Drug (Brand / Generic)
Tresiba (insulin degludec)
Company / Licensee
Long-acting human insulin analogue
Type 1 and Type 2 diabetes
Approved in the US and Europe
Tresiba (insulin degludec) is the first, long-acting, human insulin indicated for the treatment of Type 1 and Type 2 diabetes. The drug was discovered and developed by Novo Nordisk.
The new drug application (NDA) of Tresiba as a once-daily, long-acting basal insulin was approved by the US Food and Drug Administration (FDA) in September 2015, making it the first basal insulin to be approved by the FDA in ten years. The European Medicines Agency (EMA) approved the drug in 2013.
The FDA approved an extended indication of Tresiba in December 2016 for use in diabetic patients as young as one year old.
Tresiba can be used alone or in combination with oral anti-diabetic medicines, or bolus insulin, and acts for more than 42 hours. In addition, it is the first basal insulin that allows patients to dose at any time of the day.
Studies conducted on Tresiba demonstrated that even at lower doses, the drug achieved reduced long-term blood glucose levels (HbA1c) and greater fasting plasma glucose reduction.
The drug was launched in the US in January 2016. It is available in the FlexTouch device, a prefilled insulin pen, containing two concentrations of 80 units and 160 units per injection.
Afrezza is a rapid-acting insulin therapy indicated for controlling hyperglycaemia in adult patients with type 1 and type 2 diabetes mellitus.
Diabetes mellitus is a condition, in which the body either doesn’t produce enough insulin, or is unable to use it properly. As insulin plays a key role in controlling sugar levels in blood, irregular levels lead to excess build-up of sugar. High blood sugar leads to serious health problems.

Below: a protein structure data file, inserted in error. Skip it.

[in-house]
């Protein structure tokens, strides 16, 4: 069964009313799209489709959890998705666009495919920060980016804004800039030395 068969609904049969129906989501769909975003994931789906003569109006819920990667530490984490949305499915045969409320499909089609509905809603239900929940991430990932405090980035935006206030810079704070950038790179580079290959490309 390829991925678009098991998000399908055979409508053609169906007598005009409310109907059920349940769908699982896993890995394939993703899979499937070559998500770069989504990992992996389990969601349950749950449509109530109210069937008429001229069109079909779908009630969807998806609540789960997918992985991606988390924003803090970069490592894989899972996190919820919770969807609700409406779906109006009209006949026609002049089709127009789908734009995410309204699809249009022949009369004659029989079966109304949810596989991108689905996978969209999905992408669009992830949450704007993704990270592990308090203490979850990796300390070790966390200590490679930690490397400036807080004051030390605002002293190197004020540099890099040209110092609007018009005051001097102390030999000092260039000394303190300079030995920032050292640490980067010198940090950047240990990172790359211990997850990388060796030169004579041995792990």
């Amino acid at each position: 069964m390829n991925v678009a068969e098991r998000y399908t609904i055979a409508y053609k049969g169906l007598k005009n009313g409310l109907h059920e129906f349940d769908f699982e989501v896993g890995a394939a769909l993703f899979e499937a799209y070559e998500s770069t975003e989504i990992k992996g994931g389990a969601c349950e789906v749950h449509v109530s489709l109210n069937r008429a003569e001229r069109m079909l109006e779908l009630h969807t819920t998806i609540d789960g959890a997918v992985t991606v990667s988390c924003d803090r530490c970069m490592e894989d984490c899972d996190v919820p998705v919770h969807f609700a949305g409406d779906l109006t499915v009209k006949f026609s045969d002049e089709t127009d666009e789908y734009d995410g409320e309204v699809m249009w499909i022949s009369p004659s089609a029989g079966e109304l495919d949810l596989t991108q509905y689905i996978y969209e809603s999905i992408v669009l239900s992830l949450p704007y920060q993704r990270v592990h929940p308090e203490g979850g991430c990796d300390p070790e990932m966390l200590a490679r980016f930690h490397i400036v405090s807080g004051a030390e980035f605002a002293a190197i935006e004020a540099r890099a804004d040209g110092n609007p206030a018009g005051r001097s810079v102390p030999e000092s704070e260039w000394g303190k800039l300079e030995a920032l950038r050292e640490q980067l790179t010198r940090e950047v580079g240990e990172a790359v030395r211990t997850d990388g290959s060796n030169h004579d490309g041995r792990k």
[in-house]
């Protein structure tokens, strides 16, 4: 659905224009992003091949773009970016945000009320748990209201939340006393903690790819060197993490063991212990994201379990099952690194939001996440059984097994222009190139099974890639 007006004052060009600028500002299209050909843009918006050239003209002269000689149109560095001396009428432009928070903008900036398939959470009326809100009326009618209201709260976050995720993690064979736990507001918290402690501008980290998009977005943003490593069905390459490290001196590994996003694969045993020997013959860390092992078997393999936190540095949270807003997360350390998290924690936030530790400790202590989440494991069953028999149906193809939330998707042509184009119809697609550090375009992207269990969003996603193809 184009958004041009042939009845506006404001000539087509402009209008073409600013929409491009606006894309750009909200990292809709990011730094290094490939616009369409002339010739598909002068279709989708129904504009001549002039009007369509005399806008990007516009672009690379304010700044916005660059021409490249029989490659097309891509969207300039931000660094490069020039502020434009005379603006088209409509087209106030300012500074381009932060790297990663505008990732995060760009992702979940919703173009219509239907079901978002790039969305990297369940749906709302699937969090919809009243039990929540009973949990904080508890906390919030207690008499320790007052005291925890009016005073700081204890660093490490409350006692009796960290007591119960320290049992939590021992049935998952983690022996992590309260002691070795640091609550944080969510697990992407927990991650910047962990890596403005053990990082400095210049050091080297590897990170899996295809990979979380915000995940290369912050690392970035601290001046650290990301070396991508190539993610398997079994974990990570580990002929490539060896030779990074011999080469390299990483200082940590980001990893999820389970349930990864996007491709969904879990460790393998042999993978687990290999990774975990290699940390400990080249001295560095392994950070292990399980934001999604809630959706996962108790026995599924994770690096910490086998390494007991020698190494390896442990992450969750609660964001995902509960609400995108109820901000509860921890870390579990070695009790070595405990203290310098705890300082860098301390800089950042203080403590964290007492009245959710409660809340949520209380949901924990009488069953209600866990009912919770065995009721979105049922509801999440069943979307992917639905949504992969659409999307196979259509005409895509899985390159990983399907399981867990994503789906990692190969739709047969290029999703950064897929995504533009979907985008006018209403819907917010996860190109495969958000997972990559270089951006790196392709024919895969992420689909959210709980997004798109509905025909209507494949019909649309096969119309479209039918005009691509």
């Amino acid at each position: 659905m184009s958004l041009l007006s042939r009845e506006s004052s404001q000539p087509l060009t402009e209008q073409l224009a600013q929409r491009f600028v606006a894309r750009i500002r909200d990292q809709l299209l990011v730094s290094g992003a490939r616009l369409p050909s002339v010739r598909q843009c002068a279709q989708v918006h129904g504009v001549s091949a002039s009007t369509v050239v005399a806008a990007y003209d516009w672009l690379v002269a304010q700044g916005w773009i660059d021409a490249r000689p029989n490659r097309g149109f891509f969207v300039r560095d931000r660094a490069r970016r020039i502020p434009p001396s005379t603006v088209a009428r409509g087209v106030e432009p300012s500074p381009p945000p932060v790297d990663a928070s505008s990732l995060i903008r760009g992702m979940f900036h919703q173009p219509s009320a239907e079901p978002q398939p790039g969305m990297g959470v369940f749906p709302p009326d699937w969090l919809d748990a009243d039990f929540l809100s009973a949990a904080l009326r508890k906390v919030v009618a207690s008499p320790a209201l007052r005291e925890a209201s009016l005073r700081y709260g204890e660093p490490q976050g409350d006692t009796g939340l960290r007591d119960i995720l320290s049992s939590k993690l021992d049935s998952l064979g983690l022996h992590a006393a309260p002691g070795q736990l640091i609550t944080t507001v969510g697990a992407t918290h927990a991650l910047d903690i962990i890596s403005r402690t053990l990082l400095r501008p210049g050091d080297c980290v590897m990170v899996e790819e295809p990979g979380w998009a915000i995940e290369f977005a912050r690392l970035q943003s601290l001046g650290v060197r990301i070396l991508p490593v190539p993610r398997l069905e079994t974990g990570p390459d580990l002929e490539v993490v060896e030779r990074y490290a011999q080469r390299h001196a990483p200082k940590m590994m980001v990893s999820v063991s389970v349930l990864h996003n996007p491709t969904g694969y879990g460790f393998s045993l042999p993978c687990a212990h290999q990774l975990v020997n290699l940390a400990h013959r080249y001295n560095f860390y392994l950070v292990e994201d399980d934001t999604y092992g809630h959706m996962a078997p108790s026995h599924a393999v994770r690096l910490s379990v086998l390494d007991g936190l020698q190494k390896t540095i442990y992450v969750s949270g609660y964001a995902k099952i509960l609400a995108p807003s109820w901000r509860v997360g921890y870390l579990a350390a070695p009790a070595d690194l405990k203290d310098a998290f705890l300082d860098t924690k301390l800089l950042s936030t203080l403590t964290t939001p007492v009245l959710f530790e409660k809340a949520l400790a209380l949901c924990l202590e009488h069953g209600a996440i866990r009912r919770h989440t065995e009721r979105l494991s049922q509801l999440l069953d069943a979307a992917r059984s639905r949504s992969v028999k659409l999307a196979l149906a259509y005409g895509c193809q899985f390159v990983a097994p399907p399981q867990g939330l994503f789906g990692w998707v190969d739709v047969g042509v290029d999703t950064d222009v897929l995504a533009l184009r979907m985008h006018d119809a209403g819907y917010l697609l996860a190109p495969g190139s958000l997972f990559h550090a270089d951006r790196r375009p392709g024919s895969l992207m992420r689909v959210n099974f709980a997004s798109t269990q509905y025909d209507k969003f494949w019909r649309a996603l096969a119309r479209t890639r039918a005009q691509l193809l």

Chronic diabetes includes Type 1 and Type 2 diabetes, of which Type 2 is the most common and accounts for approximately 90% to 95% of all diabetes cases. Diabetes is a serious health problem, affecting approximately 29 million people in the US alone.
Tresiba’s mechanism of action
Tresiba contains an active ingredient called insulin degludec, which, similar to any other insulin, regulates the glucose metabolism. It reduces the blood glucose levels by stimulating peripheral glucose uptake and controlling hepatic glucose production.
When injected, insulin degludec forms stable depot of multi-hexamers in subcutaneous tissue. From there, it is slowly absorbed into the systemic circulation resulting in a prolonged time action profile.
Clinical trials on Tresiba
The FDA-approval for Tresiba was based on the results from a clinical trial programme known as Begin, which included nine randomised, controlled, treat-to-target, open-label trials conducted on Type 1 and Type 2 diabetics from more than 40 countries.
The first three studies A, B and C were conducted on patients with Type-1 diabetes. Subjects in these randomised, open-label, treat-to-target, active-controlled, trials were treated once-daily with Tresiba in combination with mealtime insulin.
The next six studies, D to I, also randomised, open-label, treat-to-target, active-controlled trials, were conducted on Type 2 diabetic patients. The subjects were administered with once-daily Tresiba in combination with mealtime insulin or common oral anti-diabetic.
Results of all the nine studies demonstrated that patients treated with Tresiba achieved levels of glycemic control similar to those achieved through other insulin medications such as Lantus (insulin glargine) and Levemir (insulin detemir) and also achieved statistically-significant improvements compared to sitagliptin.
The common adverse reactions recorded during the studies were hypoglycemia, allergic reactions, injection site reactions, lipodystrophy, pruritus, rashes, oedema and weight gain.
Marketing commentary for Novo Nordisk
Headquartered in Denmark, Novo Nordisk has been into innovation and leadership in diabetes care for more than 90 years. It employs approximately 39,000 people in 75 countries and markets its products in more than 180 countries. The company introduced pen needles for injectable diabetes therapies approximately 30 years ago.